Vic is a Professor in Environmental Economics and Vice Dean at the Faculty of Agricultural, Life and Environmental Sciences at the University of Alberta (Canada). His research focuses on integrating the environment into economic analysis, environmental valuation, consumer choice, and market based instruments for environmental conservation. Vic has published more than 150 refereed journal articles. His work, which has been cited more than 20,000 times, has been published in several top economic and science journals, including Proceeding of the National Academy of Sciences, American Journal of Agricultural Economics, Journal of the Association of Environmental and Resource Economists, and Journal of Environmental Economics and Management. During his career, Vic has also served as President of the Association of Environmental and Resource Economics.

This presentation was based on research conducted by a team of social scientists centered at the University of Alberta including Ellen Goddard, Marty Luckert, Brenda Parlee, Lusi Xie, John Pattison-Williams, Geoff Durocher, Merlin Uwalaka,  as well as colleagues Maik Kecinski (U Delaware), Pat Lloyd-Smith (U Sasakatchewan) and Margo Pybus and Anne Hubbs (Alberta Environment and Parks). This research has been supported by the Alberta Prion Research Institute, the Canadian Agri-Food Policy Institute, Genome Alberta and Genome Canada.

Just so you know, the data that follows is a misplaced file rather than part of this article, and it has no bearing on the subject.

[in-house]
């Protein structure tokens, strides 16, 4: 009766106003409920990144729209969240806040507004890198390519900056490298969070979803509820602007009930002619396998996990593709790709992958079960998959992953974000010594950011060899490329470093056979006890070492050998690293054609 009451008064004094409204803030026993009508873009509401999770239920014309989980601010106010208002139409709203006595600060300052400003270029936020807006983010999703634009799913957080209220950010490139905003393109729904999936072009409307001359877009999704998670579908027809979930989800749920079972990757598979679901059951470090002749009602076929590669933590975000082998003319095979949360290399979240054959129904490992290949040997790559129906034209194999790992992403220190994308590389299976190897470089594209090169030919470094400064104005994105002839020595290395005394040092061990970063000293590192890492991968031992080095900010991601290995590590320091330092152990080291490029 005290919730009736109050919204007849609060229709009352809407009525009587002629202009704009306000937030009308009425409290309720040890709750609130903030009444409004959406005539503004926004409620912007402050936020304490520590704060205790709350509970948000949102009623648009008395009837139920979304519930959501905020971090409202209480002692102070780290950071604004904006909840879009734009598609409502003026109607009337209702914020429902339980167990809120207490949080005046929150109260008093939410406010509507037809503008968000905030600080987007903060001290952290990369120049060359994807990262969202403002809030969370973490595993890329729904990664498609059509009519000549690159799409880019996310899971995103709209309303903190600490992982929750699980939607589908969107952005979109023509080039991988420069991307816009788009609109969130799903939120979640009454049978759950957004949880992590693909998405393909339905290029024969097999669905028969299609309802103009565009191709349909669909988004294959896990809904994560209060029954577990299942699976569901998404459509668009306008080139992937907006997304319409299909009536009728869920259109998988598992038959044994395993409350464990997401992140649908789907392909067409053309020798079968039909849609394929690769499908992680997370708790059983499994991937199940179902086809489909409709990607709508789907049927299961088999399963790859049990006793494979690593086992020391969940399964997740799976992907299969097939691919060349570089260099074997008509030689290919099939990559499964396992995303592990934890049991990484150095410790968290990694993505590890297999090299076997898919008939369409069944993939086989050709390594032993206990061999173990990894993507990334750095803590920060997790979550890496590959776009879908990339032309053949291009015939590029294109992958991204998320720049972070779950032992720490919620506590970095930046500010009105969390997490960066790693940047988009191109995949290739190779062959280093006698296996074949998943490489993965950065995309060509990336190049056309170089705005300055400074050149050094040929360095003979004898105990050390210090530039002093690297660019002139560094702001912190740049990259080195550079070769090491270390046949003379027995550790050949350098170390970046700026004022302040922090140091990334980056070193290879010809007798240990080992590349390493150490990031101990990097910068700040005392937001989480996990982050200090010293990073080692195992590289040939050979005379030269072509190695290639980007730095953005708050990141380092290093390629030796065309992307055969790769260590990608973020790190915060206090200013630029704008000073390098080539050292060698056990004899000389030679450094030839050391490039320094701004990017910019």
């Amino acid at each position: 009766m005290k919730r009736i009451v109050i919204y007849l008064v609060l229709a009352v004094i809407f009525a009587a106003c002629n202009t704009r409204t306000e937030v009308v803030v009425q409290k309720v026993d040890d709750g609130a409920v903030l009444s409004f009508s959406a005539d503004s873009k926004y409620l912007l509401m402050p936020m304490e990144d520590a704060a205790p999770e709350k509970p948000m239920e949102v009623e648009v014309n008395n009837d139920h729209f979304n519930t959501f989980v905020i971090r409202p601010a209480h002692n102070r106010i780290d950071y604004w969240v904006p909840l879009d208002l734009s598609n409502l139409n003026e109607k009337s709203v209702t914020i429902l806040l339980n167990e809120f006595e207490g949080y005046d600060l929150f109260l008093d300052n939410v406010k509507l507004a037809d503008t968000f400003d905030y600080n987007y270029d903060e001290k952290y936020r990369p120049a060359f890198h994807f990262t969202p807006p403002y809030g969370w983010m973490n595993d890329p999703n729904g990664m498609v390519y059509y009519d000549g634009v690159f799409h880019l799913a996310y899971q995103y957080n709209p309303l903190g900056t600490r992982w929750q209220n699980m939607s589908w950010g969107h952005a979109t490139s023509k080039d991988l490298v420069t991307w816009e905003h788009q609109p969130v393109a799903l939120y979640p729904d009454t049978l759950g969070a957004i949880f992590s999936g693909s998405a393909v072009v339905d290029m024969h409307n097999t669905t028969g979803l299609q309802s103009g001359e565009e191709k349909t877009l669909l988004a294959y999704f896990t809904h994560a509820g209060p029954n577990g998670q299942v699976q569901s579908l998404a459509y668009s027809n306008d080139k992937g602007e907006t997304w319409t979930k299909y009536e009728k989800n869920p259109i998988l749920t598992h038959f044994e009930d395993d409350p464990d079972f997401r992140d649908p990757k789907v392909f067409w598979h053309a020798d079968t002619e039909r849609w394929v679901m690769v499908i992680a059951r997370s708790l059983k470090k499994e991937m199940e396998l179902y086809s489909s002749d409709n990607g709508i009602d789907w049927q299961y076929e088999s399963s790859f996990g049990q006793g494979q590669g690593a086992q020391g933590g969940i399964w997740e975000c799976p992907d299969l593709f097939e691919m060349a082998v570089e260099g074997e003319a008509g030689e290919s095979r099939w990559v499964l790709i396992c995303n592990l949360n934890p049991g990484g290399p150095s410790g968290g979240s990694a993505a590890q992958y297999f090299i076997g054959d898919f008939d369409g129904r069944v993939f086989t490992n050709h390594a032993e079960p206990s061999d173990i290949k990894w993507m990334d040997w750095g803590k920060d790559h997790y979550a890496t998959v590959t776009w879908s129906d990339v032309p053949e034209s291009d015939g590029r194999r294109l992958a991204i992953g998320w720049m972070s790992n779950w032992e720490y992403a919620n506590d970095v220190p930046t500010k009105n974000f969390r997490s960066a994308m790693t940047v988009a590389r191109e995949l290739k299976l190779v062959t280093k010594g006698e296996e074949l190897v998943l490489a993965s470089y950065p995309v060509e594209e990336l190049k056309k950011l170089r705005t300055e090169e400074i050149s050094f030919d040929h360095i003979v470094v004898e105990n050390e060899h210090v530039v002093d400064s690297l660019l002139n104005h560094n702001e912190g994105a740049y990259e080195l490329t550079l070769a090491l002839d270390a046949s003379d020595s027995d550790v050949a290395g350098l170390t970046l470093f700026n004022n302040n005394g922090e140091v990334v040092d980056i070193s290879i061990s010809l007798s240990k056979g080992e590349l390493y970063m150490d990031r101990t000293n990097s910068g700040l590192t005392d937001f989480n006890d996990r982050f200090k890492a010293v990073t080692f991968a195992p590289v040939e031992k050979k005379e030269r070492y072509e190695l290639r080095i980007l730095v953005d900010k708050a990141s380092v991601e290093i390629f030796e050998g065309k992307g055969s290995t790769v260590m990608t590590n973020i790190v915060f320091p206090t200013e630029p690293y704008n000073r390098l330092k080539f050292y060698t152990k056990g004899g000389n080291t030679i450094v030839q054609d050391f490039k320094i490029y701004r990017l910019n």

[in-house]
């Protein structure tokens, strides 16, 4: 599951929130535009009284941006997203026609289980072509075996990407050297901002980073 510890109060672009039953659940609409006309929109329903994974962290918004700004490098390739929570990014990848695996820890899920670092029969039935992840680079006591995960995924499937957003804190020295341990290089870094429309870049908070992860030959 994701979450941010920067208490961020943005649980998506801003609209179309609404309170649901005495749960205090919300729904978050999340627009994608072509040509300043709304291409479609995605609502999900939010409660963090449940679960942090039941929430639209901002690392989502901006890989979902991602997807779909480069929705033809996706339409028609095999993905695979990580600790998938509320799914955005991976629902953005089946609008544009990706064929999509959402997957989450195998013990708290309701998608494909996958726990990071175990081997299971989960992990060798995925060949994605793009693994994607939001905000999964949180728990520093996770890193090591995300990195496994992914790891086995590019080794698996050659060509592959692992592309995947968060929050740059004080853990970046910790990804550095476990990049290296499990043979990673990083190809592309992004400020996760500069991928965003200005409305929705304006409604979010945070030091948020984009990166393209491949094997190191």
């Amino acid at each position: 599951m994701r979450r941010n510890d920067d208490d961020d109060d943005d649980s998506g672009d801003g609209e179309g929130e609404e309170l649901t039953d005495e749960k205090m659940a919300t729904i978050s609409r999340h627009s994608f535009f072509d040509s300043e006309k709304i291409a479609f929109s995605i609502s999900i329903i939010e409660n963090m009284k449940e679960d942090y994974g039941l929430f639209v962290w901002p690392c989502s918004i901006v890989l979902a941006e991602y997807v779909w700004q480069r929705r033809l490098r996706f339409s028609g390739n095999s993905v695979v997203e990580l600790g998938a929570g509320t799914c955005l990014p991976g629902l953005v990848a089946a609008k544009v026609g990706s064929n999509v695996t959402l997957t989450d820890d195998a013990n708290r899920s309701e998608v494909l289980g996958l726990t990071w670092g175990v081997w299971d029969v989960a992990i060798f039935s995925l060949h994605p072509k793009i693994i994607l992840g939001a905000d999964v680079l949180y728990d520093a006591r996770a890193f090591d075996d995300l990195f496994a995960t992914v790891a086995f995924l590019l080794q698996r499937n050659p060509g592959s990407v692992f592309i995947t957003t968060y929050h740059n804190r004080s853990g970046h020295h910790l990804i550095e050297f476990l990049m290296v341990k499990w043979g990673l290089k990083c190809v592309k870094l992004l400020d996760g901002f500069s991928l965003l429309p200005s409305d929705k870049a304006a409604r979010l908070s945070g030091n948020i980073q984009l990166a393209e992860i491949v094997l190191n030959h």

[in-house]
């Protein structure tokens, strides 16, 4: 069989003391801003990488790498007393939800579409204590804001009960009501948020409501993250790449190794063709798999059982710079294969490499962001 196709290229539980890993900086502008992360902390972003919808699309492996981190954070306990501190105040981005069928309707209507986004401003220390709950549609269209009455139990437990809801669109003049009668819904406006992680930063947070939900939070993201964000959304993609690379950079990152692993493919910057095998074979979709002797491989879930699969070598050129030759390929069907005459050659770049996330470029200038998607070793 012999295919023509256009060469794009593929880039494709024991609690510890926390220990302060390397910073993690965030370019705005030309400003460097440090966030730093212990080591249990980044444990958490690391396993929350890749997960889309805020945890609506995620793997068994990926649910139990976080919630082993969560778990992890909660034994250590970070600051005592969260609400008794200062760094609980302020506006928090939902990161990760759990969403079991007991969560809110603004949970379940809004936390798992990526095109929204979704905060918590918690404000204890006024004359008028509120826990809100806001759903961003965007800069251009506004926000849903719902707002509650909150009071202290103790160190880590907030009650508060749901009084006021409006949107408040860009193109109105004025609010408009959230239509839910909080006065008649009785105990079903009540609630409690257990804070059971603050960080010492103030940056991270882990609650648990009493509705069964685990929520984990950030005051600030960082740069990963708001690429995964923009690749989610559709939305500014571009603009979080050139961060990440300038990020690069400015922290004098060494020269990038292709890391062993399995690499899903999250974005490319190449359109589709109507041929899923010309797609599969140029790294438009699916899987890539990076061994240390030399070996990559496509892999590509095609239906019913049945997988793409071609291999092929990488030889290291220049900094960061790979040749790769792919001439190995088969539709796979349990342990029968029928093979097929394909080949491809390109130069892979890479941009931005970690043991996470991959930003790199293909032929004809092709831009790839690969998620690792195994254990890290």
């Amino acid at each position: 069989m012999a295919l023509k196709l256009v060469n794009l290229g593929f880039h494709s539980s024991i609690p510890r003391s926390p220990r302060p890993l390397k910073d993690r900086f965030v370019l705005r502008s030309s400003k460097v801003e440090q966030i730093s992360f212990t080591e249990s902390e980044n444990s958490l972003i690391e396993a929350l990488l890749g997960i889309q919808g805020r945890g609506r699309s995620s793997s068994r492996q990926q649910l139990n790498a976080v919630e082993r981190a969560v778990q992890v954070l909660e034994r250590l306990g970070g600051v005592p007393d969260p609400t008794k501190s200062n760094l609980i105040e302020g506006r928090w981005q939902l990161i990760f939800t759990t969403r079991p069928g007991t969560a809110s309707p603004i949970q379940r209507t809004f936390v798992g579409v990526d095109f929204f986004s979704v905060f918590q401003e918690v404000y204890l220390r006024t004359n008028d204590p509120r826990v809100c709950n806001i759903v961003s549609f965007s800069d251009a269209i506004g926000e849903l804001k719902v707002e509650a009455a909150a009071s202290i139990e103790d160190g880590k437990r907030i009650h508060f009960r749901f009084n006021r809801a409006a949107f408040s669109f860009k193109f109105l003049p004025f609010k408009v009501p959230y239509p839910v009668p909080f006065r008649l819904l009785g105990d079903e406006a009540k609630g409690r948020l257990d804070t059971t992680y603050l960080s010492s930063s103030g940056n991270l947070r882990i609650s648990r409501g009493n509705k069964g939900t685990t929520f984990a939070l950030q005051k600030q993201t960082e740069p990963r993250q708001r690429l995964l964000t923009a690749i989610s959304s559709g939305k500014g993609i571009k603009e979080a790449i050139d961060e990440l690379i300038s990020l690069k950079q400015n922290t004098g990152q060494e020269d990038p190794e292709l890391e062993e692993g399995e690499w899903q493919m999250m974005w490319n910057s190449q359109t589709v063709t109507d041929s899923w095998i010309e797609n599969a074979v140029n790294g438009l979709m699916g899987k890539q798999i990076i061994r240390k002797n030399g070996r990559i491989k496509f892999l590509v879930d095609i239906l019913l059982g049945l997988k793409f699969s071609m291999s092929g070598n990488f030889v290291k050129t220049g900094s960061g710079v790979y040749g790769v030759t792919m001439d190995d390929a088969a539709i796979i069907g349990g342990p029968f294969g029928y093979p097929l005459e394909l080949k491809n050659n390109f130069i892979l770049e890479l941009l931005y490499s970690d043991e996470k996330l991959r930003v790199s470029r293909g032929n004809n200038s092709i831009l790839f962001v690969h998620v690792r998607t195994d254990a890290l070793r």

Ben Groom - Title:  REDD+ as an area based policy: Evidence from the 2011 Indonesian Moratorium on Palm Oil, Logging and Timber Concessions - Lorenzo Sileci, Charles Palmer and Ben Groom, 2020 (link to presentation) 

Ben has recently been appointed the Dragon Capital Chair in Biodiversity Economics, sitting in the LEEP Institute at the University of Exeter and joined in July 2020. Prior to this he was a Professor at the London School of Economics. His research focusses primarily along two related strands; one of how to distribute resources across individuals within society (both now and in the future), and the other on the economics of biodiversity. As such, he founded and continues to run the BioEcon network. His research has appeared in many top journals including: The American Economic Review, American Economic Journal: Economic Policy, The Economic Journal and Science.

Brendan Fisher - Behavioral Science and Conservation: can behavioral economics deliver on sustainability goals - Brendan is a Professor at the University of Vermont. His research focusses on the valuation of ecosystem services, and the role of behavioural economics in shifting people towards pro-environmental behaviours. His work has appeared in many of the top journals, including Nature, Nature Climate Change and Proceeding of the National Academy of Sciences. (link to presentation)